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This article identifies children’s rights as a neglected area in citizenship literature; both in socio-legal scholarship, and in British nationality case law. It analyses reasons for this neglect and posits that there exists a dichotomy in approaches to the wellbeing of children in the UK. The characterisation of children’s interests and subsequent obligations owed by states to children are different in nationality law from other areas of law, notably, family law. Through our case study of the registration of children as British citizens, we argue that in the UK formal legal membership may appear achievable ‘in the books’ but remains elusive in ‘law in action’. Children’s interests should be just as central to citizenship studies and nationality case law as to family law cases. A new approach to acquisition of British citizenship by children, with the best interests of the child as a critical evaluative principle at the heart of decision-making, will usher in a new era. In the absence of such reconceptualization, children remain passive subjects of nationality law, and their voices are unheard in processes of acquisition of citizenship.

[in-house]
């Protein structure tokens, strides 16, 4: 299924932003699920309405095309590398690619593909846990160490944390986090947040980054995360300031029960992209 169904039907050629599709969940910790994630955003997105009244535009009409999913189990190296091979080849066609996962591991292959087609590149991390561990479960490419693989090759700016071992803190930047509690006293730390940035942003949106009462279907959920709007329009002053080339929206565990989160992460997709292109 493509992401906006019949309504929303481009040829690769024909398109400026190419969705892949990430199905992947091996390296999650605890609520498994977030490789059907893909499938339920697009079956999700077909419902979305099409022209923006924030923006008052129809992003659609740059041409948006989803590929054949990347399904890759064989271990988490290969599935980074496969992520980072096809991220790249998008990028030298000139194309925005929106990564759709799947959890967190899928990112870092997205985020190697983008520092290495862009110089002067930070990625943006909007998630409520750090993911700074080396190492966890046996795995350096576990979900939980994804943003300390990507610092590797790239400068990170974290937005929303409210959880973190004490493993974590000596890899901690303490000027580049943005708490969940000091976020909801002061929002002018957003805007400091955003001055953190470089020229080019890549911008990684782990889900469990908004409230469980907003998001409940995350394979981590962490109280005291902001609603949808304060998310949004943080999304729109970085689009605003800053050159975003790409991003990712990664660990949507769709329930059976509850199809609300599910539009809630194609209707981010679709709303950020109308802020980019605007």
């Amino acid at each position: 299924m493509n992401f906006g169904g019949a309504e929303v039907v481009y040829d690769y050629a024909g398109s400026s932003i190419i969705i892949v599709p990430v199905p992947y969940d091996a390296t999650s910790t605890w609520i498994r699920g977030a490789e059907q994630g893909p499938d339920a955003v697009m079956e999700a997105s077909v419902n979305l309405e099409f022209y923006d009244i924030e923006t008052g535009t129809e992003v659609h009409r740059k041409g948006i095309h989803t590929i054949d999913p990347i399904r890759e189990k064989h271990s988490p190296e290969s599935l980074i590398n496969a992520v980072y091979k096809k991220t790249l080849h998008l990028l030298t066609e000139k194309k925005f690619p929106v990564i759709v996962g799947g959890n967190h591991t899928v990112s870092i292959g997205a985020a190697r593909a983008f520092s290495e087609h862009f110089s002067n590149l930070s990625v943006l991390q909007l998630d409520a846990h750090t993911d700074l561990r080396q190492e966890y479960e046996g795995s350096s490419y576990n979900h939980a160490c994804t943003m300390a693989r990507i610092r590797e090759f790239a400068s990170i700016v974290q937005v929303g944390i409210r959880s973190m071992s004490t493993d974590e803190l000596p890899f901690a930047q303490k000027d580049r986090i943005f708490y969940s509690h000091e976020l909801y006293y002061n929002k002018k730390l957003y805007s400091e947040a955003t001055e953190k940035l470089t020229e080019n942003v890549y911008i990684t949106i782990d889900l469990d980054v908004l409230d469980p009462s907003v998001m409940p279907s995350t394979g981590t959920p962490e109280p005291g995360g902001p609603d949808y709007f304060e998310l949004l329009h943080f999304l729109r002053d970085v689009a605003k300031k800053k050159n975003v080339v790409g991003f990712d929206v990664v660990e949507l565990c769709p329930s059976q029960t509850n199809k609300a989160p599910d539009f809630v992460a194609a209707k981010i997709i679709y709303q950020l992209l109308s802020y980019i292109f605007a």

|Title of host publication||Studies in Law, Politics and Society|
|ISBN (Electronic)||9781787562097, 9781787562073|
|Publication status||Published - 29 Jun 2018|
|Name||Studies in Law, Politics and Society|